According to Business Monitor International (BMI), plans for floating LNG (FLNG) projects in Mozambique are firming up, with Eni announcing that the KD consortium, consisting of KBR and Daewoo Shipbuilding & Marine Engineering Company, has been awarded a front end engineering and design (FEED) contract for the Coral South Development Project FLNG facility. With this award, the KD consortium will be one of the three consortia competing for the engineering, procurement, construction, installation and commissioning (EPCIC) contract to build the FLNG.
The Coral South Development Project is the second FLNG project Eni is pushing forward in Mozambique, after closing initial tender proposals for FEED of the ‘Mamba’ FLNG project in June 2014. It would monetise gas resources from the Coral field, which is entirely located in Area 4, operated by Eni, as opposed to the Mamba complex, which spreads across Areas 1 and 4. Area 1 is operated by Anadarko.
Following the recent development on the Coral Field FLNG, BMI has chosen to factor in additional FLNG volumes into its Mozambique gas production forecast, with a proposed start up date of 2019/2020 achievable.
BMI’s forecast takes into account production from two FLNG units. Although Eni has highlighted plans for a third one to be located on the Mamba Complex, the lack of information regarding the third project precludes it being incorporated into the forecast.
BMI holds that a 2019 – 2020 first FLNG production is realistic, despite potential for small delays. It is estimated that the overall process of FEED and bidder selection for the two FLNG projects should be completed by the second half of 2015. In addition, the proposed FLNG projects will be hull based designs. Given the large engineering precedence on such projects, project lead times would be shorter than larger barge based design. BMI also noted that its moderate size will mean there are shipyard availabilities for its construction, reducing the risks of delays.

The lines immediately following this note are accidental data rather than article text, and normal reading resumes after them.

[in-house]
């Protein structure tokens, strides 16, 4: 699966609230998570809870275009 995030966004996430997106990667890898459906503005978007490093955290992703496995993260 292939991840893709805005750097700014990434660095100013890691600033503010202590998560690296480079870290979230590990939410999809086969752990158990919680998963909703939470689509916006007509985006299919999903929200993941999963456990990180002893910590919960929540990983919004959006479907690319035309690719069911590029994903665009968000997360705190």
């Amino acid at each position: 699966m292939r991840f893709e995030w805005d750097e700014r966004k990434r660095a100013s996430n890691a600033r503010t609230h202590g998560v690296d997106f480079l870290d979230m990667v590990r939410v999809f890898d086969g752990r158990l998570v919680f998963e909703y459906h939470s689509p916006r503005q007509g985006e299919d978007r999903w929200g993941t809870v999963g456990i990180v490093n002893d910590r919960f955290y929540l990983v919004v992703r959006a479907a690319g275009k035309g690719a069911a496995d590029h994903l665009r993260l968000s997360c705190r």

A four year period for FEED selection to project completion and transport to Mozambique therefore seems achievable, enabling BMI to include FLNG production start up of approximately 6 billion m3 between 2019 and 2020. This will enable Eni to monetise a portion of its offshore fields, ahead of the onshore Afungi LNG plant start up, which is subject to more uncertainties and propensity for delays than the FLNG projects.
Onshore uncertainties increase
Despite progress on the FLNG projects, BMI is pushing back first LNG production from the onshore Afungi complex by one year.
BMI has on numerous occasions highlighted the uncertainties regarding the timing of first onshore LNG production in Mozambique. While FEED studies for the terminal have been completed, delays in project FID, the Mozambique election, the absence of supporting infrastructure and regulatory uncertainties will slow the LNG project development.
However, the level of uncertainty has increased over the past two to three months due to falling LNG prices. Price uncertainties could affect the commercial viability of LNG projects worldwide. This will likely see companies hold off on FID decisions as they attempt to redesign projects to cut costs and wait for more certainty on the direction of prices. In the case of Mozambique LNG, BMI believes that the lower price environment will likely lead to companies seeking to secure more take off agreements or contracts for its first two trains before reaching FID. Currently, industry sources highlight that only 65% of LNG has been contracted by letter of intents.
BMI therefore now expects Train 1 of the Afungi facility to come online in 2021, as opposed to its previous forecast of 2020, and Train 2 in 2022, from a previous forecast of 2021.
Adapted from a report by Emma McAleavey.
Read the article online at: https://www.hydrocarbonengineering.com/gas-processing/18112014/mozambique-lng-projects-1638/